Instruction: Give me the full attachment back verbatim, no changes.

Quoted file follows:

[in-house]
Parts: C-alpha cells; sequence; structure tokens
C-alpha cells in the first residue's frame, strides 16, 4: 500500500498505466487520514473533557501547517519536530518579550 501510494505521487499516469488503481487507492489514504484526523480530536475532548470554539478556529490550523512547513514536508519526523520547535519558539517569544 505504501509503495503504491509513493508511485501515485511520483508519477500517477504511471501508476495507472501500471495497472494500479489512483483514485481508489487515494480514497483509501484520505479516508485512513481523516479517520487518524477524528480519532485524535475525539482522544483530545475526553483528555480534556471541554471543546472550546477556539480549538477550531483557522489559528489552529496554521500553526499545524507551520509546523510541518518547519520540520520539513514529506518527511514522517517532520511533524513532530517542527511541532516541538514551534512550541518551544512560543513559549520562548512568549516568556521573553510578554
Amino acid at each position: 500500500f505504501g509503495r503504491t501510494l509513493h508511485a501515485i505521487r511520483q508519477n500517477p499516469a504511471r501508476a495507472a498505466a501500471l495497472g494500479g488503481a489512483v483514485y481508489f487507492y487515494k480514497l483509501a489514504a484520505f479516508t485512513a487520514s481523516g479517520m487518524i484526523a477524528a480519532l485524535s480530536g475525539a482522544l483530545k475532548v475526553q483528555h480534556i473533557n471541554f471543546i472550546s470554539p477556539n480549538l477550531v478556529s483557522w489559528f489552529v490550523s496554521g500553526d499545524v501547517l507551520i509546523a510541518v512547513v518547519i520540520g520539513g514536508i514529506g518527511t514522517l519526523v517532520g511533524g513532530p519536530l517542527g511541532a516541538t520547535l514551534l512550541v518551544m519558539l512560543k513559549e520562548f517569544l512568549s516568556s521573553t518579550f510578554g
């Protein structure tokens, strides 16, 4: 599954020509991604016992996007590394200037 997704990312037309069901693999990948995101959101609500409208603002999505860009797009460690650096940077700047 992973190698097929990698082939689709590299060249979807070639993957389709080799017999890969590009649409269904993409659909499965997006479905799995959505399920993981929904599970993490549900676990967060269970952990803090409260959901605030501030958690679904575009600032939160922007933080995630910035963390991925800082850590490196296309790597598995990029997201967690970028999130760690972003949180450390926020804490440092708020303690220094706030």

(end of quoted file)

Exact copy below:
[in-house]
Parts: C-alpha cells; sequence; structure tokens
C-alpha cells in the first residue's frame, strides 16, 4: 500500500498505466487520514473533557501547517519536530518579550 501510494505521487499516469488503481487507492489514504484526523480530536475532548470554539478556529490550523512547513514536508519526523520547535519558539517569544 505504501509503495503504491509513493508511485501515485511520483508519477500517477504511471501508476495507472501500471495497472494500479489512483483514485481508489487515494480514497483509501484520505479516508485512513481523516479517520487518524477524528480519532485524535475525539482522544483530545475526553483528555480534556471541554471543546472550546477556539480549538477550531483557522489559528489552529496554521500553526499545524507551520509546523510541518518547519520540520520539513514529506518527511514522517517532520511533524513532530517542527511541532516541538514551534512550541518551544512560543513559549520562548512568549516568556521573553510578554
Amino acid at each position: 500500500f505504501g509503495r503504491t501510494l509513493h508511485a501515485i505521487r511520483q508519477n500517477p499516469a504511471r501508476a495507472a498505466a501500471l495497472g494500479g488503481a489512483v483514485y481508489f487507492y487515494k480514497l483509501a489514504a484520505f479516508t485512513a487520514s481523516g479517520m487518524i484526523a477524528a480519532l485524535s480530536g475525539a482522544l483530545k475532548v475526553q483528555h480534556i473533557n471541554f471543546i472550546s470554539p477556539n480549538l477550531v478556529s483557522w489559528f489552529v490550523s496554521g500553526d499545524v501547517l507551520i509546523a510541518v512547513v518547519i520540520g520539513g514536508i514529506g518527511t514522517l519526523v517532520g511533524g513532530p519536530l517542527g511541532a516541538t520547535l514551534l512550541v518551544m519558539l512560543k513559549e520562548f517569544l512568549s516568556s521573553t518579550f510578554g
């Protein structure tokens, strides 16, 4: 599954020509991604016992996007590394200037 997704990312037309069901693999990948995101959101609500409208603002999505860009797009460690650096940077700047 992973190698097929990698082939689709590299060249979807070639993957389709080799017999890969590009649409269904993409659909499965997006479905799995959505399920993981929904599970993490549900676990967060269970952990803090409260959901605030501030958690679904575009600032939160922007933080995630910035963390991925800082850590490196296309790597598995990029997201967690970028999130760690972003949180450390926020804490440092708020303690220094706030």